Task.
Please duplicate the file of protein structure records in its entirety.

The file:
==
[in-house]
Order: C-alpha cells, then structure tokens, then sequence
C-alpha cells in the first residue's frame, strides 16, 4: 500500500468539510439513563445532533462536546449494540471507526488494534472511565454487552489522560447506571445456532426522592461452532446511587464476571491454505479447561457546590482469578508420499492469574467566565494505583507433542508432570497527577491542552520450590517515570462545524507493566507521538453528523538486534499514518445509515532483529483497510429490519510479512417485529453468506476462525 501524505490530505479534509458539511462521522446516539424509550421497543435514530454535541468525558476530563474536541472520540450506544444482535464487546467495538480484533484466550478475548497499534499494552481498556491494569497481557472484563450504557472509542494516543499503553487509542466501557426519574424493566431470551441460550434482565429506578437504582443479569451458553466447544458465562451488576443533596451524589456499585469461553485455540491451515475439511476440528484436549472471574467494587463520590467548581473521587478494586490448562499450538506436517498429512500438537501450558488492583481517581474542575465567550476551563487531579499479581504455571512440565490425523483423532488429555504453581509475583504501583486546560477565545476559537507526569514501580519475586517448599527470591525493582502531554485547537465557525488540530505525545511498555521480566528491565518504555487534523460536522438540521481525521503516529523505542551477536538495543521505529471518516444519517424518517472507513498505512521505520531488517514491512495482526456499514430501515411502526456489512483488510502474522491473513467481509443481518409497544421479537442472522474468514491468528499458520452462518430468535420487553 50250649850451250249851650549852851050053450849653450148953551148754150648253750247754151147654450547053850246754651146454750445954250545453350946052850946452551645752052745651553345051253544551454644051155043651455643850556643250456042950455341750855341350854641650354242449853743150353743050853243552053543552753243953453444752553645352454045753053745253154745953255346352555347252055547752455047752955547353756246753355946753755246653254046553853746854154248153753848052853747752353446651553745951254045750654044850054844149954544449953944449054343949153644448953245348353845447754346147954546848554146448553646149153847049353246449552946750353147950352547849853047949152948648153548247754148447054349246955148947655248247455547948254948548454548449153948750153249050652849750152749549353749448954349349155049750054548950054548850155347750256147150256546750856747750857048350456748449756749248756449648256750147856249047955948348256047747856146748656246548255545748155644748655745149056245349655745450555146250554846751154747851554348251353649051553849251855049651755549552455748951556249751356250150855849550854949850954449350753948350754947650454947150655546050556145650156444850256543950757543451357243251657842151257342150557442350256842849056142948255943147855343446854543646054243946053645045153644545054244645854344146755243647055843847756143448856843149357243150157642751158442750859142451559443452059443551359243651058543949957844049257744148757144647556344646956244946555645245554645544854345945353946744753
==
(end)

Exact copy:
[in-house]
Order: C-alpha cells, then structure tokens, then sequence
C-alpha cells in the first residue's frame, strides 16, 4: 500500500468539510439513563445532533462536546449494540471507526488494534472511565454487552489522560447506571445456532426522592461452532446511587464476571491454505479447561457546590482469578508420499492469574467566565494505583507433542508432570497527577491542552520450590517515570462545524507493566507521538453528523538486534499514518445509515532483529483497510429490519510479512417485529453468506476462525 501524505490530505479534509458539511462521522446516539424509550421497543435514530454535541468525558476530563474536541472520540450506544444482535464487546467495538480484533484466550478475548497499534499494552481498556491494569497481557472484563450504557472509542494516543499503553487509542466501557426519574424493566431470551441460550434482565429506578437504582443479569451458553466447544458465562451488576443533596451524589456499585469461553485455540491451515475439511476440528484436549472471574467494587463520590467548581473521587478494586490448562499450538506436517498429512500438537501450558488492583481517581474542575465567550476551563487531579499479581504455571512440565490425523483423532488429555504453581509475583504501583486546560477565545476559537507526569514501580519475586517448599527470591525493582502531554485547537465557525488540530505525545511498555521480566528491565518504555487534523460536522438540521481525521503516529523505542551477536538495543521505529471518516444519517424518517472507513498505512521505520531488517514491512495482526456499514430501515411502526456489512483488510502474522491473513467481509443481518409497544421479537442472522474468514491468528499458520452462518430468535420487553 50250649850451250249851650549852851050053450849653450148953551148754150648253750247754151147654450547053850246754651146454750445954250545453350946052850946452551645752052745651553345051253544551454644051155043651455643850556643250456042950455341750855341350854641650354242449853743150353743050853243552053543552753243953453444752553645352454045753053745253154745953255346352555347252055547752455047752955547353756246753355946753755246653254046553853746854154248153753848052853747752353446651553745951254045750654044850054844149954544449953944449054343949153644448953245348353845447754346147954546848554146448553646149153847049353246449552946750353147950352547849853047949152948648153548247754148447054349246955148947655248247455547948254948548454548449153948750153249050652849750152749549353749448954349349155049750054548950054548850155347750256147150256546750856747750857048350456748449756749248756449648256750147856249047955948348256047747856146748656246548255545748155644748655745149056245349655745450555146250554846751154747851554348251353649051553849251855049651755549552455748951556249751356250150855849550854949850954449350753948350754947650454947150655546050556145650156444850256543950757543451357243251657842151257342150557442350256842849056142948255943147855343446854543646054243946053645045153644545054244645854344146755243647055843847756143448856843149357243150157642751158442750859142451559443452059443551359243651058543949957844049257744148757144647556344646956244946555645245554645544854345945353946744753